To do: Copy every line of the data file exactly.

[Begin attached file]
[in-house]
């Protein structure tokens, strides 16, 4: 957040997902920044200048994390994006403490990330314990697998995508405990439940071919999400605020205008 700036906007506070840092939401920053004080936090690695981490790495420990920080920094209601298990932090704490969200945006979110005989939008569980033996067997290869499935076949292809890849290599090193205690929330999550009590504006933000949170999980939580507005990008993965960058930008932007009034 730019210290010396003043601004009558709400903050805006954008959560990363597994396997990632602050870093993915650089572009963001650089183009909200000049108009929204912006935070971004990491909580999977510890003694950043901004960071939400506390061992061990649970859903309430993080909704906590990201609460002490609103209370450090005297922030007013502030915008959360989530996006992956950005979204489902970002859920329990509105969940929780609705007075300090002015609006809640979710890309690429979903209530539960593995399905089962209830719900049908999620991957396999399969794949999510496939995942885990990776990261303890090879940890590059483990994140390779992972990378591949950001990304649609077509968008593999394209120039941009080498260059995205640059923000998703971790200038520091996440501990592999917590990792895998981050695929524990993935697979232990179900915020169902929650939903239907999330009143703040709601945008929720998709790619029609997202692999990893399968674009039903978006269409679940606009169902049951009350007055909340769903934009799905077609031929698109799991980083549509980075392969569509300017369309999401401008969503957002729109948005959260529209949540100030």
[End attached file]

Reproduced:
[in-house]
């Protein structure tokens, strides 16, 4: 957040997902920044200048994390994006403490990330314990697998995508405990439940071919999400605020205008 700036906007506070840092939401920053004080936090690695981490790495420990920080920094209601298990932090704490969200945006979110005989939008569980033996067997290869499935076949292809890849290599090193205690929330999550009590504006933000949170999980939580507005990008993965960058930008932007009034 730019210290010396003043601004009558709400903050805006954008959560990363597994396997990632602050870093993915650089572009963001650089183009909200000049108009929204912006935070971004990491909580999977510890003694950043901004960071939400506390061992061990649970859903309430993080909704906590990201609460002490609103209370450090005297922030007013502030915008959360989530996006992956950005979204489902970002859920329990509105969940929780609705007075300090002015609006809640979710890309690429979903209530539960593995399905089962209830719900049908999620991957396999399969794949999510496939995942885990990776990261303890090879940890590059483990994140390779992972990378591949950001990304649609077509968008593999394209120039941009080498260059995205640059923000998703971790200038520091996440501990592999917590990792895998981050695929524990993935697979232990179900915020169902929650939903239907999330009143703040709601945008929720998709790619029609997202692999990893399968674009039903978006269409679940606009169902049951009350007055909340769903934009799905077609031929698109799991980083549509980075392969569509300017369309999401401008969503957002729109948005959260529209949540100030």